Mystery lovers who want a book they will not be able to put down, “Gone Girl” by Gillian Flynn is for you. This is a read that is so intense and mind-bending that it will have you quarantined with tea and blankets all day. If you have already seen the movie, try to forget it, because the book is so much better!

“The Shining” by Stephen King

For those of you not down for the romance and sniffles, there is always Stephen King, whose work in “The Shining” will have you reaching for the cozy blanket – this time to cover your entire body and hide from the fear. Not exactly a cozy read, but definitely one to get the chilly, fall feels that make you want some greasy comfort food and happy people to keep you company.

The Kahlo Effect

Frida Kahlo’s impact as an artist and Mexican icon reaches far beyond her unique style and admirable pompadour. She recognized human pain for what it was: bearable and beautiful in its human exclusivity.

Many people tend to forget or simply don’t know the effect of Frida Kahlo as an artist during and after her time. This short commemoration of her story and art is meant to remind the aforementioned individuals that the Kahlo effect is perpetually alive and universal.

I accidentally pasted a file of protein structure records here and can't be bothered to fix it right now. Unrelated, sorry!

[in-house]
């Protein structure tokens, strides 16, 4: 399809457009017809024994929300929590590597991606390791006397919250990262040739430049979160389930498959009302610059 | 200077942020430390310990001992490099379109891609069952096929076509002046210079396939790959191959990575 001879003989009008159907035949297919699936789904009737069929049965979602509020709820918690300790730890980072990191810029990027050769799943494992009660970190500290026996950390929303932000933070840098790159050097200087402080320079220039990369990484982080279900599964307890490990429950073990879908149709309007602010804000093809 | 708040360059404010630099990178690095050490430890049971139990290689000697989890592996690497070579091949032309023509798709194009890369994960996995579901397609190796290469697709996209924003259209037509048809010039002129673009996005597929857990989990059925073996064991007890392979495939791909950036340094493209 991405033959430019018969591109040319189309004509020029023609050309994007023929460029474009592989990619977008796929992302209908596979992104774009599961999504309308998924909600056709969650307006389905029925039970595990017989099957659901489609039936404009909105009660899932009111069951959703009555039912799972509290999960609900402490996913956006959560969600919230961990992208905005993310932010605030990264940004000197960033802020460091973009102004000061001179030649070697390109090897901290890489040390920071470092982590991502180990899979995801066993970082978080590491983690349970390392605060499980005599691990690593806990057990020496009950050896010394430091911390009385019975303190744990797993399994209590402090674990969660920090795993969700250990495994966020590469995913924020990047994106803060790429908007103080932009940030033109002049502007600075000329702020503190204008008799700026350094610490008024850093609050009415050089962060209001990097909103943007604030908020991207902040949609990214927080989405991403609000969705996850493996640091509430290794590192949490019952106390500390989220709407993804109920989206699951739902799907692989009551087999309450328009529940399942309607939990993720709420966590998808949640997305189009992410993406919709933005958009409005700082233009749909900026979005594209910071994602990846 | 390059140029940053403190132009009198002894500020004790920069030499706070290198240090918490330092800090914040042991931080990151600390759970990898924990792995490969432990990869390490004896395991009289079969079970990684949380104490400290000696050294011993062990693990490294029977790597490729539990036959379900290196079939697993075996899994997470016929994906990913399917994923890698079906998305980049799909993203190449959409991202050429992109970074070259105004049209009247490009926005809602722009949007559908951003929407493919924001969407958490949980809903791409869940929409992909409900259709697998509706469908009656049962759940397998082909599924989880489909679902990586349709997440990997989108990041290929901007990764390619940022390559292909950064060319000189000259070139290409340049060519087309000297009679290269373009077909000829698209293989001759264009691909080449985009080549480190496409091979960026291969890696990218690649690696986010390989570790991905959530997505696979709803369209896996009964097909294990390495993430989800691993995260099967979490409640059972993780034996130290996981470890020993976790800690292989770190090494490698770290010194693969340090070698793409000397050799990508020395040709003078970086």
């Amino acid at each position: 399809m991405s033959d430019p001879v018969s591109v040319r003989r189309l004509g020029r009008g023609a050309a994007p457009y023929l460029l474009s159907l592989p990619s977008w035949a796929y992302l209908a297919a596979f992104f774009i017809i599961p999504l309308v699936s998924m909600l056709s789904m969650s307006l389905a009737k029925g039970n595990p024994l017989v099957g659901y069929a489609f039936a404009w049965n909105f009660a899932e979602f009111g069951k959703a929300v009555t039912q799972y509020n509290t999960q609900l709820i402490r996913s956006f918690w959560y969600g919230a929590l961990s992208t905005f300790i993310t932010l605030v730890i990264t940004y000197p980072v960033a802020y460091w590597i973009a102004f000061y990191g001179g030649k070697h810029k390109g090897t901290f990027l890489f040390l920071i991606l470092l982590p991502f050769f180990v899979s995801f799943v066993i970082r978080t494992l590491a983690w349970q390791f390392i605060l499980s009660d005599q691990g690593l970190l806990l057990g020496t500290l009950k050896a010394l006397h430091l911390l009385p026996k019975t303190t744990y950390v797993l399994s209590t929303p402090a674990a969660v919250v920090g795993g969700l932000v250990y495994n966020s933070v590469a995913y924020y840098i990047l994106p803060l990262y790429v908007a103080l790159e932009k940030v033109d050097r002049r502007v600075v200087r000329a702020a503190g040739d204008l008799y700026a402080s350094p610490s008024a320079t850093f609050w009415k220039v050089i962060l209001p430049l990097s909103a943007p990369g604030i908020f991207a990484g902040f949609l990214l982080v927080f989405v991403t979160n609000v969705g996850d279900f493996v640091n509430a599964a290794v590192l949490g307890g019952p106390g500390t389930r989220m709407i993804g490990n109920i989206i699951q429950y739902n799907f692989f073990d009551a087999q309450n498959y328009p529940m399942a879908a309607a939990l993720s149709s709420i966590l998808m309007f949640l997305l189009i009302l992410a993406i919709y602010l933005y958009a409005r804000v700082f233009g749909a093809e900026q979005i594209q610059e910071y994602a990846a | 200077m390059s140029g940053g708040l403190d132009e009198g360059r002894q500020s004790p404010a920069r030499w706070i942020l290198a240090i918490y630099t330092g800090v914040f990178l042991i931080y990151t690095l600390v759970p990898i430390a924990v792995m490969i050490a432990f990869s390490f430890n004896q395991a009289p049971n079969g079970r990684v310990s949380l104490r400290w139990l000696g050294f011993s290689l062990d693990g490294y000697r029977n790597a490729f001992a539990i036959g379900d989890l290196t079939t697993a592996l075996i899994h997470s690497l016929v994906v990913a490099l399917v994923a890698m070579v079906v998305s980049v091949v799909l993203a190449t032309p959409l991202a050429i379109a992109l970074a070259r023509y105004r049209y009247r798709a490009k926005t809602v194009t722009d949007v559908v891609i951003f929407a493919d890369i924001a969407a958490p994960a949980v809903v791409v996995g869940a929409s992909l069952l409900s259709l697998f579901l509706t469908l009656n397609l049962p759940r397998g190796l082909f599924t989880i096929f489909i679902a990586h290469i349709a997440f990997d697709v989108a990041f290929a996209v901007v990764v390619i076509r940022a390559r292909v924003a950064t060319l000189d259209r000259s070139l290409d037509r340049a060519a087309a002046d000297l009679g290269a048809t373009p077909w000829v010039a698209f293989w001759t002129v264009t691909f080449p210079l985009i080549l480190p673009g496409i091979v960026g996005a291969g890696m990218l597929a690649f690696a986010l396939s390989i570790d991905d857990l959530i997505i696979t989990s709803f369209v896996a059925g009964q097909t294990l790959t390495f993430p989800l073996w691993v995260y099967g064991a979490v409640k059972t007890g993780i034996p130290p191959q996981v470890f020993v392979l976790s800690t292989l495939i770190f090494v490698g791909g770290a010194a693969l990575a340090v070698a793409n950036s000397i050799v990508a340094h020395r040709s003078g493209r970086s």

For those of you who might not know, Frida Kahlo was a Mexican artist of the early 20th century whose talent and colorful lifestyle made her a celebrity throughout Mexico, the U.S.A and Europe. She was born on July 6, 1907 in Coyoacán, Mexico, to a photographer father and extremely Catholic mother. Frida’s artistic aspirations were deeply influenced by her close and loving relationship with her father from a very early age. However, as her interest in art was developing, Frida contracted polio. At only age 6, Kahlo had to endure months of bed rest, contracted diseases that affected her spinal and leg development and ended up with one leg that was visibly thinner than the other (Kahlo’s iconic look with long traditional Mexican skirts actually comes from her wanting to hide this fact!). Although this already seems like a lot of pain for one person to handle, at age 18 Frida was involved in a horrific train accident where a handrail pierced her abdomen and forever changed her life. After, she was once again confined to bed rest, but now she also had to face a future filled with perpetual fatigue, chronic pain, invasive surgeries and heartbreaking miscarriages.